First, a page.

The Canadian Paralympic Committee said Tuesday it believes Russian and Belarusian athletes should not be allowed to compete at international sporting events, including the upcoming Paralympic Winter Games in Beijing, joining the global chorus that has condemned Russia’s unprovoked invasion of Ukraine.

In its denunciation of Russia’s transgressions, the CPC also called for a special assembly to be organized “as soon as possible” to consider revoking the memberships of Russia and Belarus from the International Paralympic Committee.

“Our thoughts are with everyone in Ukraine, as well as with the communities of our athletes, coaches, and staff members who may have friends or family affected by these horrific events,” the CPC said in a statement. “With the 2022 Paralympic Winter Games starting in only a few days, this is of great concern to us.

“All elements of the Games setting should allow athletes to compete in an equitable environment, and the safety and well-being of our athletes is our utmost priority.”

The IPC, which has the final say on whether or not Russian and Belarusian athletes would participate in the upcoming Games, is expected to make its decision on Wednesday. The 2022 Paralympics begin on Friday.

“We understand that due to legal constraints, the IPC is unable to expel Russia and Belarus from the Beijing Paralympic Games, and so we urge the IPC to impose the strongest sanctions that are available,” the CPC said, though it was not immediately clear what the nature of those sanctions might be.

The CPC’s call for action comes a day after several prominent leagues and governing bodies for sport around the world sanctioned Russia and Belarus, which has been a launching point for troops throughout the baseless military operation and an ally in the invasion, by severing financial ties to the countries or banishing them from competition until further notice.

The International Olympic Committee was among the first to weigh in on Russian and Belarusian participation yesterday, recommending that athletes from the countries be barred from international events.

“The Olympic Movement is united in its mission to contribute to peace through sport and to unite the world in peaceful competition beyond all political disputes,” the IOC wrote in a statement. “The current war in Ukraine, however, puts the Olympic Movement in a dilemma.

“While athletes from Russia and Belarus would be able to continue to participate in sports events, many athletes from Ukraine are prevented from doing so because of the attack on their country.”

The IOC also withdrew the Olympic Order — the highest award it can give, recognizing efforts worthy of merit in the cause of sport — from “all persons who currently have an important function in the government of the Russian Federation,” including president Vladimir Putin.

In its statement, the IOC acknowledged that individual event organizers and sport federations would have to reach their own decisions about how — or if — they would implement the recommendation, citing the possibility that an outright barring of Russian or Belarusian athletes is not possible due to “organizational or logistical reasons.”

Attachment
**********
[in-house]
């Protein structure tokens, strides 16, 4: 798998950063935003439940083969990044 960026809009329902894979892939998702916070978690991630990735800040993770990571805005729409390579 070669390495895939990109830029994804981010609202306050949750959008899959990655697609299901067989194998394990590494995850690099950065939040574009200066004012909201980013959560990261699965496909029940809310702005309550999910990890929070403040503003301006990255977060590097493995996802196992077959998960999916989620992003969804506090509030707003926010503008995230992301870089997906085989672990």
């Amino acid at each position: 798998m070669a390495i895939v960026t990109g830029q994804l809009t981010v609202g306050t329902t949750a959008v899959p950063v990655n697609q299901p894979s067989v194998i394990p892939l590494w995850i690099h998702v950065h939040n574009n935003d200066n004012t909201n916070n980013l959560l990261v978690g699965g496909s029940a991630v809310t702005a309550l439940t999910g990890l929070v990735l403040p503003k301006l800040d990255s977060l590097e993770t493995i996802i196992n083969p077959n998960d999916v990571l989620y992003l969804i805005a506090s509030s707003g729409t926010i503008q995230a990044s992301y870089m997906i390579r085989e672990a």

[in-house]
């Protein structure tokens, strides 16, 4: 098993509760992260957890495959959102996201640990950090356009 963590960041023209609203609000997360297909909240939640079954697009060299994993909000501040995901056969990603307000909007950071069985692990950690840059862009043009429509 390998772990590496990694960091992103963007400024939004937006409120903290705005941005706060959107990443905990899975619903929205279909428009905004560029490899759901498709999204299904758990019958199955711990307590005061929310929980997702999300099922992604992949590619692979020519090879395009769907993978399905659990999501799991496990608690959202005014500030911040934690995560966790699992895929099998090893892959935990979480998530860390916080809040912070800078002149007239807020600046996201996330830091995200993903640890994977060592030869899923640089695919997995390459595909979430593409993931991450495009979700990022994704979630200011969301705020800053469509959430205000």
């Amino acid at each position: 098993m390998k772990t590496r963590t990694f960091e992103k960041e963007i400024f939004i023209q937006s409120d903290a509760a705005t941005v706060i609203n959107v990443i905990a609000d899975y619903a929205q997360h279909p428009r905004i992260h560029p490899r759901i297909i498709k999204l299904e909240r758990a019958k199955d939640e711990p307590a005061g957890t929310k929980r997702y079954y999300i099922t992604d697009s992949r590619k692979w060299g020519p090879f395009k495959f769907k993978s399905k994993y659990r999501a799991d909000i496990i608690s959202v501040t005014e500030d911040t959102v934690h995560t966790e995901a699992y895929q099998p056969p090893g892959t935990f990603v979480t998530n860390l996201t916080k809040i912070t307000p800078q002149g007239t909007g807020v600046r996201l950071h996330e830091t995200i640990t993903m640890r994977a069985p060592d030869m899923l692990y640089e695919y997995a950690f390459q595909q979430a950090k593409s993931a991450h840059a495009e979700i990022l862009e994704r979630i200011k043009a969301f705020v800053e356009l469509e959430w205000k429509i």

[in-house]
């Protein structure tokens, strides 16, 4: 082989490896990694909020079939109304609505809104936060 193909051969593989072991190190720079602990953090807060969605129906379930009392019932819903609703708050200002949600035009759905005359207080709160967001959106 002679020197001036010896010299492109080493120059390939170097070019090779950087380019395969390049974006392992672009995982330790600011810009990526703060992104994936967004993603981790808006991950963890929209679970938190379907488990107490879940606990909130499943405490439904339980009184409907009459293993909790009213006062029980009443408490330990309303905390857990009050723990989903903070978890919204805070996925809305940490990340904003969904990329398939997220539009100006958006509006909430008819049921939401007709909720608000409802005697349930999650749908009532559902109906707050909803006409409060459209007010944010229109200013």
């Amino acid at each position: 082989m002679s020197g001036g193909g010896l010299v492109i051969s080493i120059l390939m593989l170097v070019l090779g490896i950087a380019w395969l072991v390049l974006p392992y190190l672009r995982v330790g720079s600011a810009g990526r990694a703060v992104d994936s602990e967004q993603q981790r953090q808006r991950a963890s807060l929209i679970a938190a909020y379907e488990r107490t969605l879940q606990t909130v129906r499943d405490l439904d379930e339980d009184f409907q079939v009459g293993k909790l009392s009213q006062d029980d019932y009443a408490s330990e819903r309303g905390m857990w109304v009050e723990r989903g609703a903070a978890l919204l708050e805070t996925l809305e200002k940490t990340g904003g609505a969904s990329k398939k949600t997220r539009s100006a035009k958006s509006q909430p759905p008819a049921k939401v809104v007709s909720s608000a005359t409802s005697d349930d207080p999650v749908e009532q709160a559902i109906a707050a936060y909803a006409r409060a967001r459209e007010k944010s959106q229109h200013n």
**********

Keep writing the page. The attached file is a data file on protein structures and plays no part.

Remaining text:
With the Paralympic Games mere days away, the qualifier appeared to be a means of recognizing the hurdles facing organizers as more than 70 athletes from Russia and at least 12 from Belarus are set to compete.

Russia and Belarus continuing to participate in the Paralympics comes despite an open letter from Ukrainian athletes calling for the two countries to be banned from international sport, stemming from a “clear breach of the Olympic and Paralympic Charters” that “must be met with strong sanctions.”

Hours after the IOC’s recommendation, FIFA, the highest governing body of soccer in the world, suspended Russia and its teams from all international competitions — including from qualifying for the 2022 World Cup, mere weeks before it contended for one of Europe’s final places in the tournament.

FIFA had initially been hesitant to levy substantial sanctions against Russia and its revised stance came after significant pressure from European nations, though it ultimately settled on a joint statement with UEFA, its European counterpart, saying the ban would be in place “until further notice.”

“Football is fully united here and in full solidarity with all the people affected in Ukraine,” FIFA said in its statement. “Both Presidents hope that the situation in Ukraine will improve significantly and rapidly so that football can again be a vector for unity and peace amongst people.”

Later on Monday, the International Ice Hockey Federation suspended all Russian and Belarusian national and club teams from competitions and withdrew the hosting rights of the 2023 World Junior Hockey Championships from Russia.

The NHL followed suit with sanctions of its own, pausing its business partnerships in Russia and halting the use of its Russian language social channels and digital media assets. The league also said it would not consider Russia as a potential host “for any future competitions involving the NHL.”


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